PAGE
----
Monday 25 March 2013
On Wednesday 27 February, 10 PhD students from QM competed in the annual Junk the Jargon competition. Junk the Jargon challenges participants to communicate their research topic in an engaging and fun way to a broad audience - in just three minutes. The winner, Evelina Arushanova, a first year PhD student from the Particle Physics Research Centre, taught us how the ‘neutrino’ particle is a lot like a spy. PhD students from BL went on to claim second and third prize.
Evelina, who also won the audience prize, demonstrated the neutrino particle, and how to isolate it, through a variety of props – including a real life spy, top secret documents, mobile phones and even a rock! Evelina is involved in the SNO+ experiment at QM, which was developed to study the properties in this elementary particle.
Third prize went to Abbie Fearon, who is in the second year of her PhD at Barts Cancer Institute, School of Medicine and Dentistry. Abbie demonstrated, through the medium of a ‘recipe book’, how a DNA is like a recipe and sometimes a section of the recipe can mutate into cancer cells, and sometimes the recipe goes wrong, producing cancer. Abbie explained how her research is like a pair of ‘special scissors’, which will ‘snip’ out the incorrect part of the recipe, and replace it with the correct line – healthy DNA – preventing the cancer from developing.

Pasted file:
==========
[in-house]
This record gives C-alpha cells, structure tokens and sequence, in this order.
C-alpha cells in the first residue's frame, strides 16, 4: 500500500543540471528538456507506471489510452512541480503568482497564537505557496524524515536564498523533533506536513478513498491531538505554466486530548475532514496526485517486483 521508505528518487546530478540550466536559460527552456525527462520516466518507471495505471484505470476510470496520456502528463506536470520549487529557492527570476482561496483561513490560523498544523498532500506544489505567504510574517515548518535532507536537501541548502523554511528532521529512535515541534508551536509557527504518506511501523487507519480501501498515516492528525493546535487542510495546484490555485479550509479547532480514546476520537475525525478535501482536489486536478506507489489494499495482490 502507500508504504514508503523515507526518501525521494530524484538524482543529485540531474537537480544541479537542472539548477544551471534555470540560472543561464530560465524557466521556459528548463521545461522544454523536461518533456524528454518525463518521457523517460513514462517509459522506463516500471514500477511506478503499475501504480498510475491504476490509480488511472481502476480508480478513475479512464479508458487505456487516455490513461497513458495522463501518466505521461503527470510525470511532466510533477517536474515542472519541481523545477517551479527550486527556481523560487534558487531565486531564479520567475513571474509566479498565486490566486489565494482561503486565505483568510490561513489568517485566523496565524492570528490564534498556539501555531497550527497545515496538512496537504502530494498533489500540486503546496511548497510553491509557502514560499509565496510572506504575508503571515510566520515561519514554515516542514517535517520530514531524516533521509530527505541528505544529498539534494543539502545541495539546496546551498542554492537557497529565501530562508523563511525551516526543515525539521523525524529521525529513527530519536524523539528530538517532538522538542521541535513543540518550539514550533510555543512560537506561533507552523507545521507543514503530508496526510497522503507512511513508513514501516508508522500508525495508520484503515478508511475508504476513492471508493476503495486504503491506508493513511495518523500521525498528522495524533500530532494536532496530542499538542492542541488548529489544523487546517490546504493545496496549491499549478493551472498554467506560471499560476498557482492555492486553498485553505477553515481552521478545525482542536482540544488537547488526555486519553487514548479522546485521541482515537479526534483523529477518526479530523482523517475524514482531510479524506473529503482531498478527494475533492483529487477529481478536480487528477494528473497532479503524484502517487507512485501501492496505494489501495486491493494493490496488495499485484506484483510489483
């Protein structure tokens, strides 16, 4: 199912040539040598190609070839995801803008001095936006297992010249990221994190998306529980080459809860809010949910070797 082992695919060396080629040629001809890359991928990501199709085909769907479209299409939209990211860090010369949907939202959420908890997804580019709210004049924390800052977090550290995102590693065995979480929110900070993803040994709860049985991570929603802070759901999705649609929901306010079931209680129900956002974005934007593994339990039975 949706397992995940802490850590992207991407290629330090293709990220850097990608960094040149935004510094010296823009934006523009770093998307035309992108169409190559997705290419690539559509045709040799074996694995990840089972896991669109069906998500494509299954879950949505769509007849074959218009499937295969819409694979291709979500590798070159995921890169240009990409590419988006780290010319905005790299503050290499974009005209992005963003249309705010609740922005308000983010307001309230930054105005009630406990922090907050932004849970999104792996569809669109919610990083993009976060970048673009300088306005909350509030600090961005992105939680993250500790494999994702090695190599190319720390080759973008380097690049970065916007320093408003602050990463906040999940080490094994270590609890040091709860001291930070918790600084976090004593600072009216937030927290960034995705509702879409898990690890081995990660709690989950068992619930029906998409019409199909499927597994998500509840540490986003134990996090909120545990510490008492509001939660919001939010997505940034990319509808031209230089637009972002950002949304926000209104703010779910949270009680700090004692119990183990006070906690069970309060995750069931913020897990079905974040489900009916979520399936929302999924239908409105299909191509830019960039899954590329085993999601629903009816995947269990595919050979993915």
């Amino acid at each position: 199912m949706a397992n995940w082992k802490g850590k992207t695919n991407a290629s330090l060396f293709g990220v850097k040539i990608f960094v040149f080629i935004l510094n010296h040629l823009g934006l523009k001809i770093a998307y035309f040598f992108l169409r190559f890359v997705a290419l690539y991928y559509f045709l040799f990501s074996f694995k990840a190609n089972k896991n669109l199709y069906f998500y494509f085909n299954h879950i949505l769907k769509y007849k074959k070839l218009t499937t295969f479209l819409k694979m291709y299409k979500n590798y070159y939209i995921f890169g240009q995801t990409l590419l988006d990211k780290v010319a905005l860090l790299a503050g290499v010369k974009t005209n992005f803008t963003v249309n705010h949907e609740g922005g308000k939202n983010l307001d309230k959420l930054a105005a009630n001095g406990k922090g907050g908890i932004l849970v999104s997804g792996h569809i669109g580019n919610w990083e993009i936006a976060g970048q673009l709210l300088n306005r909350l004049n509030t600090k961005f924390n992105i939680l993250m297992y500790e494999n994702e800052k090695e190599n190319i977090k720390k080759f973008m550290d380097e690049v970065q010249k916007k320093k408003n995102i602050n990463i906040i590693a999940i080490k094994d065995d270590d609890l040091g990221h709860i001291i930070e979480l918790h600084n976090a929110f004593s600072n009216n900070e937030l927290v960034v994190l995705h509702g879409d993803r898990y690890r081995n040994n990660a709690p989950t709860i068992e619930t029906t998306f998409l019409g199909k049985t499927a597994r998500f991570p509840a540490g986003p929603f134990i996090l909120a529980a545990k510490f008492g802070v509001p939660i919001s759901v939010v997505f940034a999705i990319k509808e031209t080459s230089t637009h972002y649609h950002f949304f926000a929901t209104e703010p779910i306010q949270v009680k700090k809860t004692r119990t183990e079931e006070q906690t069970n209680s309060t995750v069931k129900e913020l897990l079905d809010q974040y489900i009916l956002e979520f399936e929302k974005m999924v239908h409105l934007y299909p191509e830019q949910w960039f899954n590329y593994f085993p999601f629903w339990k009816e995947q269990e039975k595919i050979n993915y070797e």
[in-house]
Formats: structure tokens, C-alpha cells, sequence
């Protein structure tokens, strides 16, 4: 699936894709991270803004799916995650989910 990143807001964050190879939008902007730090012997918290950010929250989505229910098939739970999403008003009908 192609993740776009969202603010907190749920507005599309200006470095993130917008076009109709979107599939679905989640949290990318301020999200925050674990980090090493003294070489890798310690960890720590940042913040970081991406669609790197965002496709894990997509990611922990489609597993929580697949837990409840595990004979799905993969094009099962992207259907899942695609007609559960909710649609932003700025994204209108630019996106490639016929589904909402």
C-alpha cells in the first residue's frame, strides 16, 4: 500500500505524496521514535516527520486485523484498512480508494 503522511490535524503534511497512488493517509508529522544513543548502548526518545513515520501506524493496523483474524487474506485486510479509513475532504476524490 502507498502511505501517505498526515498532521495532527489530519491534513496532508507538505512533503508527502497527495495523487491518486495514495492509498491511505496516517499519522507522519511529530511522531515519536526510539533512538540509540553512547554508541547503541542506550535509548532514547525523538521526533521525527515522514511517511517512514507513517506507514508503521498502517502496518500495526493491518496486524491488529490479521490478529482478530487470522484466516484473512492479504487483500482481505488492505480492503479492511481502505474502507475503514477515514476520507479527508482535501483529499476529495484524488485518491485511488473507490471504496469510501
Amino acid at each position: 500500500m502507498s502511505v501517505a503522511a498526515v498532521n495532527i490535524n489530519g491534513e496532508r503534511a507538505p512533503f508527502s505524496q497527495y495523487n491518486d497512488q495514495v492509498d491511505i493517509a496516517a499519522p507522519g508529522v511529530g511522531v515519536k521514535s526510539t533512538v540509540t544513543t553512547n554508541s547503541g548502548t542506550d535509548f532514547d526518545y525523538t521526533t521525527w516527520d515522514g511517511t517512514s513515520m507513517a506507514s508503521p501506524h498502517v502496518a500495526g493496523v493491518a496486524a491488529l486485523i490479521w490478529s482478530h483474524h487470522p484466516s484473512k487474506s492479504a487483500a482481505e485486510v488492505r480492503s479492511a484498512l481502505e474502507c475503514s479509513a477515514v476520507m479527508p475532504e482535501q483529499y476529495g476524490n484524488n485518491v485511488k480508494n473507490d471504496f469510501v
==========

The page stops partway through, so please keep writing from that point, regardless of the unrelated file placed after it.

The ten competitors, from across all three faculties, competed in the Skeel Lecture Theatre, People’s Palace, and were judged by a panel of experts, including Professor Peter McOwan, Vice-Principal (External Partnerships and Public Engagement); Professor Fran Balkwill, Director of the Centre of the Cell; Dr Thomas Dixon, Director of the Queen Mary Centre for History of the Emotions; and Professor John Rentoul, chief political commentator for The Independent on Sunday and visiting Professor in the Mile End Group. Prizes of £400, £200 and £100 were awarded for the top three presentations.
Videos and photos from final will be available on the Learning Institute’s website shortly, where you can also read about Junk the Jargon, and view videos from previous year’s competitions.